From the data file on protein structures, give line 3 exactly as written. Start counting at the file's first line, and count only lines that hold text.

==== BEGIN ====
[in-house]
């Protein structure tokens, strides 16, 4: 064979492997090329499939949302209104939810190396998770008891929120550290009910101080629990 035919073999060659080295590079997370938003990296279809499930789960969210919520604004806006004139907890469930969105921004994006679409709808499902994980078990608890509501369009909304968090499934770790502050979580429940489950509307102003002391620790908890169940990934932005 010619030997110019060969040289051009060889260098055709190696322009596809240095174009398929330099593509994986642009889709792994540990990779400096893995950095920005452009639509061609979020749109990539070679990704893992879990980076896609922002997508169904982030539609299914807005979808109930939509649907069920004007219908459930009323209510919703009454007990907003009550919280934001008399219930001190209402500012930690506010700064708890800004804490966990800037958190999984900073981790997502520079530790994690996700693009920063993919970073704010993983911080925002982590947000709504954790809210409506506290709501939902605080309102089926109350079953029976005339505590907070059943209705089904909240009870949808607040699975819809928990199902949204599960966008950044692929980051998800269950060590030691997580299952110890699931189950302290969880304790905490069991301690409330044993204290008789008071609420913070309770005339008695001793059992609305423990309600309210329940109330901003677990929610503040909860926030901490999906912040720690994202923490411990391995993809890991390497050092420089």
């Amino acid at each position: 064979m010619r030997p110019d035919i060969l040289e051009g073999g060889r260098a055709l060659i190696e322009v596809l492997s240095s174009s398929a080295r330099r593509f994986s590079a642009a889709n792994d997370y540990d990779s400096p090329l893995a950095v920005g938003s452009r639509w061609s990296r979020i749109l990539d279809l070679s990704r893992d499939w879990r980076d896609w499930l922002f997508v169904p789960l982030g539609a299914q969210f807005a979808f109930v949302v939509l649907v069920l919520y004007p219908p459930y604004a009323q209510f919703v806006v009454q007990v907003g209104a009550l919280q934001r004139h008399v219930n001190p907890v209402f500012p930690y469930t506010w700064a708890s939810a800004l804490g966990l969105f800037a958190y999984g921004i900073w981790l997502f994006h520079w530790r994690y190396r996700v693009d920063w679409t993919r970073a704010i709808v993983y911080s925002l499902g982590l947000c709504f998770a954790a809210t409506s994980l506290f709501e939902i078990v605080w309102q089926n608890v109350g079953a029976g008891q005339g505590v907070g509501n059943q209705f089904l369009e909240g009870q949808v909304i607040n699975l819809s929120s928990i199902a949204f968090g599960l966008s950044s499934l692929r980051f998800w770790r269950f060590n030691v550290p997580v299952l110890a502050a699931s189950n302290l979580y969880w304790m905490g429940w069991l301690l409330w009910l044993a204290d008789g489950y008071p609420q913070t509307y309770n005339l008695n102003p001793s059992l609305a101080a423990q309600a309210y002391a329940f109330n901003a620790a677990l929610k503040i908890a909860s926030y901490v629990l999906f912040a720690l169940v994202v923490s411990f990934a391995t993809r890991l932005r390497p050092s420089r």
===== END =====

């Amino acid at each position: 064979m010619r030997p110019d035919i060969l040289e051009g073999g060889r260098a055709l060659i190696e322009v596809l492997s240095s174009s398929a080295r330099r593509f994986s590079a642009a889709n792994d997370y540990d990779s400096p090329l893995a950095v920005g938003s452009r639509w061609s990296r979020i749109l990539d279809l070679s990704r893992d499939w879990r980076d896609w499930l922002f997508v169904p789960l982030g539609a299914q969210f807005a979808f109930v949302v939509l649907v069920l919520y004007p219908p459930y604004a009323q209510f919703v806006v009454q007990v907003g209104a009550l919280q934001r004139h008399v219930n001190p907890v209402f500012p930690y469930t506010w700064a708890s939810a800004l804490g966990l969105f800037a958190y999984g921004i900073w981790l997502f994006h520079w530790r994690y190396r996700v693009d920063w679409t993919r970073a704010i709808v993983y911080s925002l499902g982590l947000c709504f998770a954790a809210t409506s994980l506290f709501e939902i078990v605080w309102q089926n608890v109350g079953a029976g008891q005339g505590v907070g509501n059943q209705f089904l369009e909240g009870q949808v909304i607040n699975l819809s929120s928990i199902a949204f968090g599960l966008s950044s499934l692929r980051f998800w770790r269950f060590n030691v550290p997580v299952l110890a502050a699931s189950n302290l979580y969880w304790m905490g429940w069991l301690l409330w009910l044993a204290d008789g489950y008071p609420q913070t509307y309770n005339l008695n102003p001793s059992l609305a101080a423990q309600a309210y002391a329940f109330n901003a620790a677990l929610k503040i908890a909860s926030y901490v629990l999906f912040a720690l169940v994202v923490s411990f990934a391995t993809r890991l932005r390497p050092s420089r």